The holiday season is starting. While you’re fighting your way through the Black Friday crowds, remember to pick up a little something extra for those who have nothing. Bean’s can always use another turkey.
It’s over. No more lying ads. No more fake smiles. No more polls upon polls, each insisting the other poll is biased. No more giant heads – think Dick Morris, Karl Rove and Rush Limbaugh – explaining to us how they won when they lost. No, for just a very brief and blessed moment, there will be silence.
I’m not hiding from reality here. I’m aware that the Twitter universe continues to abound in statements best suited for the trash heap, written by people best suited for that same destination. Think Donald Trump, a man whose borrowed and indebted millions still can’t seem to produce enough discernment in him to get a good haircut.
But generally speaking, the campaign that seemed to threaten to take over all existence on this earth from now until time immemorial is finished. And finished not in a raggedy, hanging chad kind of way. No, finished in a huge Electoral College majority kind of way. No recounts needed this time. No Supremes called upon to make the decision. The American people have spoken.
To my mind, what the American people said with this election was not that they identified with one party or another. Nor did they seem to espouse one philosophy over another, at least not on the national level. Individuality reigned supreme in a good way, proving once again that you should never assume you know what American voters will do in the privacy of that little booth.
What I heard the electorate say in this election was that the American public couldn’t be bought. No amount of money is going to convince them that an apple is a sneaker, no matter how slick and incessant the ads might be trying to prove otherwise. Americans seem to understand that if it walks like a duck and quacks like a duck, they’ll put their money behind the concept that it actually is a duck.
This was the first campaign where the Citizens United ruling of the Supreme Court allowed unlimited money to flow into both state and national campaigns. It seemed as though reality took a second seat to what the people paying for those ads wanted to say and wanted us to believe. Over $2 billion was raised and spent on this effort. Facts became roadside kill, as the concept of “my facts versus your facts” took on a life of its own.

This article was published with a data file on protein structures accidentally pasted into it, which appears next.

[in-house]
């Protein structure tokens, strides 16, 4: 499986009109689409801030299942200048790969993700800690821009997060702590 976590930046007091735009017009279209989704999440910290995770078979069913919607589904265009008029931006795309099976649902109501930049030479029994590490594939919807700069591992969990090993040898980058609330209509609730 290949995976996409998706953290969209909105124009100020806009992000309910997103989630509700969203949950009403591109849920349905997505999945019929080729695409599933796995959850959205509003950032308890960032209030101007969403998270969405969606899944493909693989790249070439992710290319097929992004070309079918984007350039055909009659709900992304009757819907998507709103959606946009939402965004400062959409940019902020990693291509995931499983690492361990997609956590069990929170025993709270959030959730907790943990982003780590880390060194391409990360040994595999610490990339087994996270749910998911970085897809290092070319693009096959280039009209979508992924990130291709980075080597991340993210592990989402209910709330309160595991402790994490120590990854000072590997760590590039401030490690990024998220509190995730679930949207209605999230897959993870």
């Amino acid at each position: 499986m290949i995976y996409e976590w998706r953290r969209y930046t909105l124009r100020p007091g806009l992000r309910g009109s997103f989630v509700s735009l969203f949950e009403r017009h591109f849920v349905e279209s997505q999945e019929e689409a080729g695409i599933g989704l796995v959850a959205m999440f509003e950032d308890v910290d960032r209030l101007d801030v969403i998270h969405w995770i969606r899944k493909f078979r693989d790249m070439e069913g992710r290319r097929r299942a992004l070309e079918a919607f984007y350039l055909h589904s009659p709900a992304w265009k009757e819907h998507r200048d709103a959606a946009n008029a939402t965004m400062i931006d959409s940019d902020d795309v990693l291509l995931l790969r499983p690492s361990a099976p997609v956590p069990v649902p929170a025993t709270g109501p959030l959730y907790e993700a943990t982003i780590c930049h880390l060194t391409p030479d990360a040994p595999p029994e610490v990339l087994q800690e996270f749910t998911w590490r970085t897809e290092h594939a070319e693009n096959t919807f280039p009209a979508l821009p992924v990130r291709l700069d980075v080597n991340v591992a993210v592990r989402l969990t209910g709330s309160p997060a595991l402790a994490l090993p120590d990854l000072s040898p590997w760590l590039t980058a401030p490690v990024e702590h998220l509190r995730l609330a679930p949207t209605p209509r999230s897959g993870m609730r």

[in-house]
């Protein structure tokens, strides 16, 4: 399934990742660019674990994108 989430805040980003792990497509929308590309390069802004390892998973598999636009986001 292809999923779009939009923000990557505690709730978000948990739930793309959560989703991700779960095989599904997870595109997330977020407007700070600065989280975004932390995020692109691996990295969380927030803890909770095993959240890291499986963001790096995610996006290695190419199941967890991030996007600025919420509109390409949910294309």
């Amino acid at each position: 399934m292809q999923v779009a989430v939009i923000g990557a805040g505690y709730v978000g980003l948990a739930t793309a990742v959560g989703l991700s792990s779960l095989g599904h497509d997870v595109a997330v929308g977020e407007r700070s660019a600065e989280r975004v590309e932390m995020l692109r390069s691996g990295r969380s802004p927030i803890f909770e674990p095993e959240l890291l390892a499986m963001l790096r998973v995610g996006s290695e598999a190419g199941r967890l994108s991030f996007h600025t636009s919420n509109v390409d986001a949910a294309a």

And it produced, for those most heavily invested in it, little to nothing. No matter how Karl Rove tries to spin it, he took $400 million and blew it with little to show in the end but a red face and sputtering explanation of how math facts aren’t really facts.
Yep, $2 billion later, we end up at the same place we started except for one outstanding fact – women and minorities have come into their own in America today and have found their voice and their vote. All four right wing Republican men with extremely interesting views on rape were defeated in states where Republicans otherwise won majorities. An openly gay woman was elected to the Senate. The majority of voters in multiple states approved gay marriage. And the call for sensible pot laws that would eliminate the resoundingly failed War on Drugs finally saw the light of day.
America was never a monolithic white society. Women and minorities have been here since the beginning of this great nation. But only with this election have we finally seen these groups assert their right to be equally seen and heard in this country. Granted, given that our population tends to be 50/50 male and female, it’s a stretch to claim that 20 women in the Senate is some historic moment of women’s equality, but it’s a good start.
For those reveling in the silence that accompanies the end of a long, harsh presidential campaign, enjoy it while you can. I’ve already heard some music on the radio that suspiciously evokes the Christmas spirit. That means Inauguration Day can’t be far behind. And that means that the kickoff of the 2016 campaign season is but a few months away.